“Will you help me, Willis? asked Dr. Bird.
“I’ll be glad to, Doctor. I am sick of this business anyway. At first, Slavatsky just planned to give us abnormally keen brains, but lately he has been talking of setting himself up as Emperor of the World, and I am sick of it. I think I would have broken with him and told all I know, soon, anyway.”
“Throw him in that chair,” said Dr. Bird.
Despite the howlings and strugglings of the dwarf, three of the marines strapped him in the chair beneath the tube. The dwarf howled and frothed at the mouth and directed a final appeal for mercy to the President.
“Spare me, Your Excellency,” he howled. “I will put my brains at your service and make you the greatest mentality of all time. Together we can conquer and rule the world. I will show you how to build hundreds of ships like mine—”
The President turned his back on the dwarf and spoke curtly.
“Proceed with your experiments, Dr. Bird,” he said.
Slavatsky directed his appeals to the doctor, who peremptorily silenced him.
“I told you a few hours ago, Slavatsky, that the time might come when I would remember your threats against me. I will show you the same mercy now as you promised me then. Carnes, put a cone over his face.”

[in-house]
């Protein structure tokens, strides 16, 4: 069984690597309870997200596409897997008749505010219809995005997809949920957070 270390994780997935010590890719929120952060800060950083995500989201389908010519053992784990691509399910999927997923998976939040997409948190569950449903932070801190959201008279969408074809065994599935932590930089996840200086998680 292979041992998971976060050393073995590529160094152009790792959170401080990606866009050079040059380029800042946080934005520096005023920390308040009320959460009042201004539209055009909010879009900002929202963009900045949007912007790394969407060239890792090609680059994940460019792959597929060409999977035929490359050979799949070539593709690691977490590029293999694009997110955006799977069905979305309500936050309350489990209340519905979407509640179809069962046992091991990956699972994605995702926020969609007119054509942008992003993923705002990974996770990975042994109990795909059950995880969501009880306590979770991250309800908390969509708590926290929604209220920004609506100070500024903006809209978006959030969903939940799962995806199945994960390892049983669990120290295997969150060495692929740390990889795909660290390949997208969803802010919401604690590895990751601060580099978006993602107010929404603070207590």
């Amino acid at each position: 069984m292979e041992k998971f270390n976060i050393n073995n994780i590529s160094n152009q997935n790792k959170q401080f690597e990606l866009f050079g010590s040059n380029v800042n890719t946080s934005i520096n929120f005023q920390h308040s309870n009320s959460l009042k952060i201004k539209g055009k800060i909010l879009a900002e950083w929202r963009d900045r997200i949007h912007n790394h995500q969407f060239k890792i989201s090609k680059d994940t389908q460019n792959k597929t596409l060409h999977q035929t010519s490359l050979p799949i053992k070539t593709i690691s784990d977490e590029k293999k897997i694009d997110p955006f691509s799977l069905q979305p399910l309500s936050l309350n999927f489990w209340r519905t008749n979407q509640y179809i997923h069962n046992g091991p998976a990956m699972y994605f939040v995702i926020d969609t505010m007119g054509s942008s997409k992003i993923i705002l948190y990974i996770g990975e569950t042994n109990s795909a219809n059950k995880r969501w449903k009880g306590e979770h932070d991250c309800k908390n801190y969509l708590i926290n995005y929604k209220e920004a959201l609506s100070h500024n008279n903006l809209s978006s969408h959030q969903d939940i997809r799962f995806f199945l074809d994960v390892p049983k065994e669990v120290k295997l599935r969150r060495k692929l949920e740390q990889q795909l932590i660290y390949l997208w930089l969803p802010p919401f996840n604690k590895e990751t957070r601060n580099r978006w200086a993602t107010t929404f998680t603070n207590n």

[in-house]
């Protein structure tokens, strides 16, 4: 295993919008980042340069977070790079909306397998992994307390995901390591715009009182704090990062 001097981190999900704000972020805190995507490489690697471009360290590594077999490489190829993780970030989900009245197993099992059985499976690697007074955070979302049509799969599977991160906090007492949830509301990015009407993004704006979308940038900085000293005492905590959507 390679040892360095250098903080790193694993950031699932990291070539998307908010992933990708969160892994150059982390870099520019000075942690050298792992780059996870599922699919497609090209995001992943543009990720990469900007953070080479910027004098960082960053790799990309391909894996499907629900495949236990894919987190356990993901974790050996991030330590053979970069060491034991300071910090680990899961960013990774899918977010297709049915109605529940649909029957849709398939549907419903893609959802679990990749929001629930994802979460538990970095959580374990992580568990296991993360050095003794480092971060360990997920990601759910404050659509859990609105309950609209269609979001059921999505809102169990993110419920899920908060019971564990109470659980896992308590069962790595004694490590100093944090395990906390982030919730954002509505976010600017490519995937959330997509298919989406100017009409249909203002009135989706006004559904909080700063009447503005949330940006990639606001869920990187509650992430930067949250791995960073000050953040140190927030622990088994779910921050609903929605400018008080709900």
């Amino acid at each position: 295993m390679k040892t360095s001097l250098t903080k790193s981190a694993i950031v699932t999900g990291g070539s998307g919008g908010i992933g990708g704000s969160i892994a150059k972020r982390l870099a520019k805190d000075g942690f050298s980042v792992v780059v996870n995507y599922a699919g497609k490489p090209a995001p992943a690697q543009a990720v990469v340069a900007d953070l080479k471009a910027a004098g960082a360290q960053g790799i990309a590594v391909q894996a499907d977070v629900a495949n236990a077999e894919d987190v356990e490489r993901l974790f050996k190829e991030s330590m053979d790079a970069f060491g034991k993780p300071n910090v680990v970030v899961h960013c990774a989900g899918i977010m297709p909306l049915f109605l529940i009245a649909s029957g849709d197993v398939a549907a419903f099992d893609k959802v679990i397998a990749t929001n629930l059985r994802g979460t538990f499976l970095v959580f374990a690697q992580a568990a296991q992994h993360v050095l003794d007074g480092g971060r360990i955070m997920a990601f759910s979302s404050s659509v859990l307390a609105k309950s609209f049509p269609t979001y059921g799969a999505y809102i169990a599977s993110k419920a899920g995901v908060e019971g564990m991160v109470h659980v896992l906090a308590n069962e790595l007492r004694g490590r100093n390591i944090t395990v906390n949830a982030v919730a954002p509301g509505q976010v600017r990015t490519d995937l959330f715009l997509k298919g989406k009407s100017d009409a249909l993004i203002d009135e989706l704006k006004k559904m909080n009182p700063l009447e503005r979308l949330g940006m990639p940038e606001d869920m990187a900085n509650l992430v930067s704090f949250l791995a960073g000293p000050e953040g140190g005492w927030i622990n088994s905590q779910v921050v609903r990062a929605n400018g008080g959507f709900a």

Despite the howls of the dwarf, the operative forced an anesthesia cone over his face and Dr. Bird turned to the valve of the lethane cylinder. With Willis directing his movements, he turned on the ray for three minutes and removed the unconscious dwarf to the operating table. He took the long-needled syringe from a case and sterilized it and then turned to the President.
“I am about to operate,” he said, “but before I do so, I wish to explain to all just what I have learned and what I am about to do. With that data, the decision of whether I shall proceed will rest with you and Admiral Clay. Have I your permission to do so?”
The President nodded.
“When I first read of these amnesia cases, I took them for coincidences—until you consulted me and gave me an opportunity to examine one of the victims. I found a small puncture at the base of the brain which I could not explain, and I began to dig into old records. I knew, of course, of Sweigert of Vienna, and the extravagant claims he had put forward in 1911. He was far ahead of his time, but he mixed up some profound scientific discoveries with mysticism and occultism until he was discredited. Nevertheless, he continued his experiments with the aid of his principal assistant, a man named Slavatsky.